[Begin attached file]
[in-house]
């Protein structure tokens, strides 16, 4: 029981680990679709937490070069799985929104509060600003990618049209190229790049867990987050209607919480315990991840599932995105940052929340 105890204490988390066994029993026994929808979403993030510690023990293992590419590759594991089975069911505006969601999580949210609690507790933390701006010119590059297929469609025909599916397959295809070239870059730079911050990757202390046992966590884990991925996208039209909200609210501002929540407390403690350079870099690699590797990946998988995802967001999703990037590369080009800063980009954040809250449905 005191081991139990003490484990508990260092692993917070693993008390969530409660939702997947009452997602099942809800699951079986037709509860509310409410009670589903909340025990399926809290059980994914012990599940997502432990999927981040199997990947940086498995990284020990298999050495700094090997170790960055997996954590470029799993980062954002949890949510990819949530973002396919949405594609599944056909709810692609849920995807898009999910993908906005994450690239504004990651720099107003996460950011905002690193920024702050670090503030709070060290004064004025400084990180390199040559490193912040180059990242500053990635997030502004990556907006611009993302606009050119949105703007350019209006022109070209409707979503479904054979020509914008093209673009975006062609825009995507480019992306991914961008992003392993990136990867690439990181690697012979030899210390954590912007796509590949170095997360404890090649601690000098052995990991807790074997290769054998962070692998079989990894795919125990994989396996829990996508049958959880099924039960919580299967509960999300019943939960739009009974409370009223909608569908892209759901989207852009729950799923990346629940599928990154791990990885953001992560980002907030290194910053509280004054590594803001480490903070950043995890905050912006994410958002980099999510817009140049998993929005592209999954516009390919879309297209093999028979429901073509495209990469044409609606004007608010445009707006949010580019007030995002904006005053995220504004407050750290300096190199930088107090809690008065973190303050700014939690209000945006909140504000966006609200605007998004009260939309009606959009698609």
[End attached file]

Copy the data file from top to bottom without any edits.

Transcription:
[in-house]
């Protein structure tokens, strides 16, 4: 029981680990679709937490070069799985929104509060600003990618049209190229790049867990987050209607919480315990991840599932995105940052929340 105890204490988390066994029993026994929808979403993030510690023990293992590419590759594991089975069911505006969601999580949210609690507790933390701006010119590059297929469609025909599916397959295809070239870059730079911050990757202390046992966590884990991925996208039209909200609210501002929540407390403690350079870099690699590797990946998988995802967001999703990037590369080009800063980009954040809250449905 005191081991139990003490484990508990260092692993917070693993008390969530409660939702997947009452997602099942809800699951079986037709509860509310409410009670589903909340025990399926809290059980994914012990599940997502432990999927981040199997990947940086498995990284020990298999050495700094090997170790960055997996954590470029799993980062954002949890949510990819949530973002396919949405594609599944056909709810692609849920995807898009999910993908906005994450690239504004990651720099107003996460950011905002690193920024702050670090503030709070060290004064004025400084990180390199040559490193912040180059990242500053990635997030502004990556907006611009993302606009050119949105703007350019209006022109070209409707979503479904054979020509914008093209673009975006062609825009995507480019992306991914961008992003392993990136990867690439990181690697012979030899210390954590912007796509590949170095997360404890090649601690000098052995990991807790074997290769054998962070692998079989990894795919125990994989396996829990996508049958959880099924039960919580299967509960999300019943939960739009009974409370009223909608569908892209759901989207852009729950799923990346629940599928990154791990990885953001992560980002907030290194910053509280004054590594803001480490903070950043995890905050912006994410958002980099999510817009140049998993929005592209999954516009390919879309297209093999028979429901073509495209990469044409609606004007608010445009707006949010580019007030995002904006005053995220504004407050750290300096190199930088107090809690008065973190303050700014939690209000945006909140504000966006609200605007998004009260939309009606959009698609």